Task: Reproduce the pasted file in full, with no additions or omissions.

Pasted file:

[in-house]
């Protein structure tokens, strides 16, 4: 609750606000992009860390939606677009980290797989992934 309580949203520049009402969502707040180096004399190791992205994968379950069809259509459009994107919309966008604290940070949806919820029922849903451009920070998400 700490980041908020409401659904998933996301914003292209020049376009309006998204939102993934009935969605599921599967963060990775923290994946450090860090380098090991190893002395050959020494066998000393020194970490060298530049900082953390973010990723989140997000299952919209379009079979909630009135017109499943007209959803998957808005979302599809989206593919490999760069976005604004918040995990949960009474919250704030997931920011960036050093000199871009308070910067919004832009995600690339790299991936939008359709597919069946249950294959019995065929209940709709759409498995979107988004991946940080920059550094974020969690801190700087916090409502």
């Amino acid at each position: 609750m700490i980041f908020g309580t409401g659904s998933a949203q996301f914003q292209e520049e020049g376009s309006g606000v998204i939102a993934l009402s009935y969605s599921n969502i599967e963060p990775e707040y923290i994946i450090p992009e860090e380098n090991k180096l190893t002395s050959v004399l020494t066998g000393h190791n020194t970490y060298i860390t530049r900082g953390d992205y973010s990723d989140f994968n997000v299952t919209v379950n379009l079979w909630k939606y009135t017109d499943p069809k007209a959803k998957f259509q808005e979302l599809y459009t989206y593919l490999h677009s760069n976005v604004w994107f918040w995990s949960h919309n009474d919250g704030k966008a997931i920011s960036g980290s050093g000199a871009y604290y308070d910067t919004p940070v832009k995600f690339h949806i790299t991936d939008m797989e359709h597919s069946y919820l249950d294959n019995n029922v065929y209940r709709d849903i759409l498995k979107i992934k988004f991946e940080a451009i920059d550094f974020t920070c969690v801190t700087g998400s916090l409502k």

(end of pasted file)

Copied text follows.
[in-house]
């Protein structure tokens, strides 16, 4: 609750606000992009860390939606677009980290797989992934 309580949203520049009402969502707040180096004399190791992205994968379950069809259509459009994107919309966008604290940070949806919820029922849903451009920070998400 700490980041908020409401659904998933996301914003292209020049376009309006998204939102993934009935969605599921599967963060990775923290994946450090860090380098090991190893002395050959020494066998000393020194970490060298530049900082953390973010990723989140997000299952919209379009079979909630009135017109499943007209959803998957808005979302599809989206593919490999760069976005604004918040995990949960009474919250704030997931920011960036050093000199871009308070910067919004832009995600690339790299991936939008359709597919069946249950294959019995065929209940709709759409498995979107988004991946940080920059550094974020969690801190700087916090409502």
């Amino acid at each position: 609750m700490i980041f908020g309580t409401g659904s998933a949203q996301f914003q292209e520049e020049g376009s309006g606000v998204i939102a993934l009402s009935y969605s599921n969502i599967e963060p990775e707040y923290i994946i450090p992009e860090e380098n090991k180096l190893t002395s050959v004399l020494t066998g000393h190791n020194t970490y060298i860390t530049r900082g953390d992205y973010s990723d989140f994968n997000v299952t919209v379950n379009l079979w909630k939606y009135t017109d499943p069809k007209a959803k998957f259509q808005e979302l599809y459009t989206y593919l490999h677009s760069n976005v604004w994107f918040w995990s949960h919309n009474d919250g704030k966008a997931i920011s960036g980290s050093g000199a871009y604290y308070d910067t919004p940070v832009k995600f690339h949806i790299t991936d939008m797989e359709h597919s069946y919820l249950d294959n019995n029922v065929y209940r709709d849903i759409l498995k979107i992934k988004f991946e940080a451009i920059d550094f974020t920070c969690v801190t700087g998400s916090l409502k």